I know what some of you are thinking. Appraisers have been screwing up real estate deals, and now some appraiser has the nerve to tell Realtors how they need to talk to appraisers? No, that’s not where I’m coming from at all. My goal isn’t to talk at anyone, point my finger or wave a victim flag, but instead improve communication in the real estate industry. I’m passionate about that, especially since I regularly rely on my Realtor relationships to do my job.
Today I want to share 10 subtle (or not so subtle) statements that in a small way can come across as trying to influence an appraiser’s value. These statements are very normative in the real estate industry, aren’t they?
10 questions and phrases to pressure appraisers to “hit the number”
- I’ll be happy as long as it appraises for at least the sales price.
- Do your best to get the value as high as possible.
- The market has been “on fire”. You shouldn’t have any trouble with the appraisal.
- Is it going to come in at “value”?
- I never say this, but if you can just work some magic this time, you’ll be my hero.
- If this doesn’t “appraise”, the seller is going to go into foreclosure.
- I would be shocked if it didn’t “appraise”.
- I really hope this works out. No pressure or anything though.
- The son has cancer. It’s been really hard on the family. The last piece to wrapping up this transaction is the appraisal.
- I don’t want to ask you to do anything unethical, but just do your best.
Agents Laugh: Whenever I share these statements during classes I teach at real estate offices, agents always chuckle. Why? Because we all know how common they are. Of course I don’t think most Realtors are trying to overtly steer an appraiser to a certain number. After all, coercion is kind of a big ethical deal. It’s rather a matter of simply using lingo that is a regular part of real estate culture – but maybe shouldn’t be. When we begin to really think more deeply about subtle statements like these, what is the real goal of using them? And are statements like this ethical in the eyes of the DRE?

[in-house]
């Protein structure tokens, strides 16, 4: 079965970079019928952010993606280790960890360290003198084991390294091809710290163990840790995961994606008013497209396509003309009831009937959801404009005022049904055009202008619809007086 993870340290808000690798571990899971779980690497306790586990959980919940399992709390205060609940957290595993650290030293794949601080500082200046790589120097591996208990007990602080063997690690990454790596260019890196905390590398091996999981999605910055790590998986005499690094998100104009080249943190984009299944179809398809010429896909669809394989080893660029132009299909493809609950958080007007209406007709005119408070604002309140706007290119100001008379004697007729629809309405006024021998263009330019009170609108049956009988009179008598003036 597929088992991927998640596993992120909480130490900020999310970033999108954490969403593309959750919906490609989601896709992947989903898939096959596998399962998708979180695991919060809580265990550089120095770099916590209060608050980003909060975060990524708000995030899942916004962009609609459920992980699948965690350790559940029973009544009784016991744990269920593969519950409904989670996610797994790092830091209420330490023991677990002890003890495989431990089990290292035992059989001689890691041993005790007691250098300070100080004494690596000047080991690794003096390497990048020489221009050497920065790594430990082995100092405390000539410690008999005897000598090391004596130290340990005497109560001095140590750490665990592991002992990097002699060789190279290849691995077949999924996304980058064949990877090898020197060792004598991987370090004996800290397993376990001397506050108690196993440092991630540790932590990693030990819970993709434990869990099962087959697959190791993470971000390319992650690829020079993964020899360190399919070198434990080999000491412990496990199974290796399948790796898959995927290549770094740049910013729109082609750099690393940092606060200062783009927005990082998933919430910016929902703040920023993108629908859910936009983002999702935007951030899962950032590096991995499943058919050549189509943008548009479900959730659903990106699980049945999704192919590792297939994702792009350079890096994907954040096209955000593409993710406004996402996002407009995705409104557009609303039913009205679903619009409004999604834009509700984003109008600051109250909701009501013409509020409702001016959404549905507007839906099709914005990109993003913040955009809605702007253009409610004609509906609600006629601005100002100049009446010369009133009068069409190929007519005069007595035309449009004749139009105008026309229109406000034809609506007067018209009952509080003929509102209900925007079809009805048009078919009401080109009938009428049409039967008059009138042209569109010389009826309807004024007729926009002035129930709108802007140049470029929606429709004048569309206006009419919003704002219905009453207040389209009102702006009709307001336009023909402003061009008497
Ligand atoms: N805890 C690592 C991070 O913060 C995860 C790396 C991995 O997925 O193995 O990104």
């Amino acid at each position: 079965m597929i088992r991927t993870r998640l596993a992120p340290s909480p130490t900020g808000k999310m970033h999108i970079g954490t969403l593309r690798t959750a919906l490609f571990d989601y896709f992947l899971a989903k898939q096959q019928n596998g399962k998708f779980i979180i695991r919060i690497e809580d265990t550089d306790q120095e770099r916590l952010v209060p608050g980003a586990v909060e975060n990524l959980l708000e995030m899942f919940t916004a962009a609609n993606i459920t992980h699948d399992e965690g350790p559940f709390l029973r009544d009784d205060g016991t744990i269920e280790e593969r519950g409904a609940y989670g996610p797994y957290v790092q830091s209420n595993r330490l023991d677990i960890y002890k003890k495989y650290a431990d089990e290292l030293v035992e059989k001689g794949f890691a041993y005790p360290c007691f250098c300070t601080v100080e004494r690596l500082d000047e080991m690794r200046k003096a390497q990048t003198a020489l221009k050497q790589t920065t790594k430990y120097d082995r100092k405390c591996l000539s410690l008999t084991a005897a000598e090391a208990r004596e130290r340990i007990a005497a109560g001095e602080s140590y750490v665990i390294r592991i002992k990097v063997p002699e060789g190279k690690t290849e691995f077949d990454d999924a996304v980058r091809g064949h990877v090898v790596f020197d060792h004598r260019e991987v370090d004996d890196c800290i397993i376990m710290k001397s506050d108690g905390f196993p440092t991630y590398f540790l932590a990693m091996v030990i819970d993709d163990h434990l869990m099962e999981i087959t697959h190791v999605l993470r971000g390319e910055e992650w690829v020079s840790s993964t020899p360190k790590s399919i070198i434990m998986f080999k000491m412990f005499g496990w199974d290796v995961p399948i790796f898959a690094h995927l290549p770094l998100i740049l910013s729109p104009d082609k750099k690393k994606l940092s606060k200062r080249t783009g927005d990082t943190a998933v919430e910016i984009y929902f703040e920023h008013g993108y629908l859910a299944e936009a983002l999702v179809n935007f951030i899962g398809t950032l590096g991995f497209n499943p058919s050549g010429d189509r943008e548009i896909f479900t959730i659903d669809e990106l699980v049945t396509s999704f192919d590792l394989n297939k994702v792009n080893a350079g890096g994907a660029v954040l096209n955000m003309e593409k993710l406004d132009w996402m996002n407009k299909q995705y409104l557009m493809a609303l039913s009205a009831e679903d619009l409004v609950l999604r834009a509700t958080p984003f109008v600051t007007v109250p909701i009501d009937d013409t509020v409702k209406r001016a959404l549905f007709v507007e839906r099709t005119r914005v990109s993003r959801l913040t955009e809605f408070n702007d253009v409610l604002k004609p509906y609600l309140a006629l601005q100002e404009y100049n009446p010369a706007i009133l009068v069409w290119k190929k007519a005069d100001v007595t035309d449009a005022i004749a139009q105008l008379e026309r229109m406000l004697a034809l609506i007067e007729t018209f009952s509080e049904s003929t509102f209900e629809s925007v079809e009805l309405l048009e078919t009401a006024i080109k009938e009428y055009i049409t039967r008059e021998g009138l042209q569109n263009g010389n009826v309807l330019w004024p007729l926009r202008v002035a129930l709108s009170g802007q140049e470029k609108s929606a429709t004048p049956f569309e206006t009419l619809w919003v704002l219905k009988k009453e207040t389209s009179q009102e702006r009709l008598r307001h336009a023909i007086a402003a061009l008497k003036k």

The Pressure Test: How would you know if you are trying to influence an appraiser’s value? It really comes down to motives. If you find yourself saying one of the statements above while talking with an appraiser, ask yourself: “Why am I saying this? What is my goal here?” If the appraiser asked, “Why did you tell me that?”, what would your response be?
My advice? It’s probably best to use language that cannot be interpreted as pressuring for a certain value – whether high or low. If you find yourself using subtle statements like this, ask yourself what you are really trying to get across to the appraiser. How could you do that without pressure statements? Honestly, it likely feels tricky sometimes to be able to communicate with appraisers these days in light of HVCC and Frank-Dodd, but with some focus and strategy, there are definitely ways to chat and convey good information to appraisers – without trying to steer a certain value. If you’re looking to communicate more effectively with appraisers, check out Quick tips for agents for talking to appraisers and Agents, be ready to answer these questions when appraisers call.
Lowball Reality: Lastly, I know lowball appraisals are plaguing the market. It’s a real problem, and I’m not dismissing that reality for anyone who has lost a deal because of legitimate appraisal issues. I know a post like this can be frustrating to some who really don’t want to communicate at all with appraisers because of so many bad situations in the past. However, no matter what the past or future, the best thing we can do is communicate well and work with the system we have.
I hope this was helpful. Anything you’d like to add?
If you have any questions or Sacramento home appraisal or property tax appeal needs, let’s connect by phone 916-595-3735, email, Twitter, subscribe to posts by email (or RSS) or “like” my page on Facebook